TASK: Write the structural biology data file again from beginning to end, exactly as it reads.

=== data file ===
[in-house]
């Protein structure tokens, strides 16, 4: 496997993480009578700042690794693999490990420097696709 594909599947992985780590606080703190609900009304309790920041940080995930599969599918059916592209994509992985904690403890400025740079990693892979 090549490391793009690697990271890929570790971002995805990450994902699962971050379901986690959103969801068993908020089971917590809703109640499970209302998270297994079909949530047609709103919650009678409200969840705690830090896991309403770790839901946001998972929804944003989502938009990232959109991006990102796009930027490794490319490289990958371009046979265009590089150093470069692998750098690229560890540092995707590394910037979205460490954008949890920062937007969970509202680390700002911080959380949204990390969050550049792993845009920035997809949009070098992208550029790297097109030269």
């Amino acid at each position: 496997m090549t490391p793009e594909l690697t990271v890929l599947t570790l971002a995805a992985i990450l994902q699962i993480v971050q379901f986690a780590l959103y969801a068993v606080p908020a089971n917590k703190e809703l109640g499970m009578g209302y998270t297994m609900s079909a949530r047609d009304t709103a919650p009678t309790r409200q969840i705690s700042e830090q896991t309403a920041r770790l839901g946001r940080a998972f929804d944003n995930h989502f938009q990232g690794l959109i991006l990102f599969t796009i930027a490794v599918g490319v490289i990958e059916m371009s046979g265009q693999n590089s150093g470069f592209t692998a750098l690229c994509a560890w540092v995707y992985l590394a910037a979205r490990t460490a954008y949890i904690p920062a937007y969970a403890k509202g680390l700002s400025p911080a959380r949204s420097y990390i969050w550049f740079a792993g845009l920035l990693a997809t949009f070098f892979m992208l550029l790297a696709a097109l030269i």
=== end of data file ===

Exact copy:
[in-house]
């Protein structure tokens, strides 16, 4: 496997993480009578700042690794693999490990420097696709 594909599947992985780590606080703190609900009304309790920041940080995930599969599918059916592209994509992985904690403890400025740079990693892979 090549490391793009690697990271890929570790971002995805990450994902699962971050379901986690959103969801068993908020089971917590809703109640499970209302998270297994079909949530047609709103919650009678409200969840705690830090896991309403770790839901946001998972929804944003989502938009990232959109991006990102796009930027490794490319490289990958371009046979265009590089150093470069692998750098690229560890540092995707590394910037979205460490954008949890920062937007969970509202680390700002911080959380949204990390969050550049792993845009920035997809949009070098992208550029790297097109030269």
């Amino acid at each position: 496997m090549t490391p793009e594909l690697t990271v890929l599947t570790l971002a995805a992985i990450l994902q699962i993480v971050q379901f986690a780590l959103y969801a068993v606080p908020a089971n917590k703190e809703l109640g499970m009578g209302y998270t297994m609900s079909a949530r047609d009304t709103a919650p009678t309790r409200q969840i705690s700042e830090q896991t309403a920041r770790l839901g946001r940080a998972f929804d944003n995930h989502f938009q990232g690794l959109i991006l990102f599969t796009i930027a490794v599918g490319v490289i990958e059916m371009s046979g265009q693999n590089s150093g470069f592209t692998a750098l690229c994509a560890w540092v995707y992985l590394a910037a979205r490990t460490a954008y949890i904690p920062a937007y969970a403890k509202g680390l700002s400025p911080a959380r949204s420097y990390i969050w550049f740079a792993g845009l920035l990693a997809t949009f070098f892979m992208l550029l790297a696709a097109l030269i």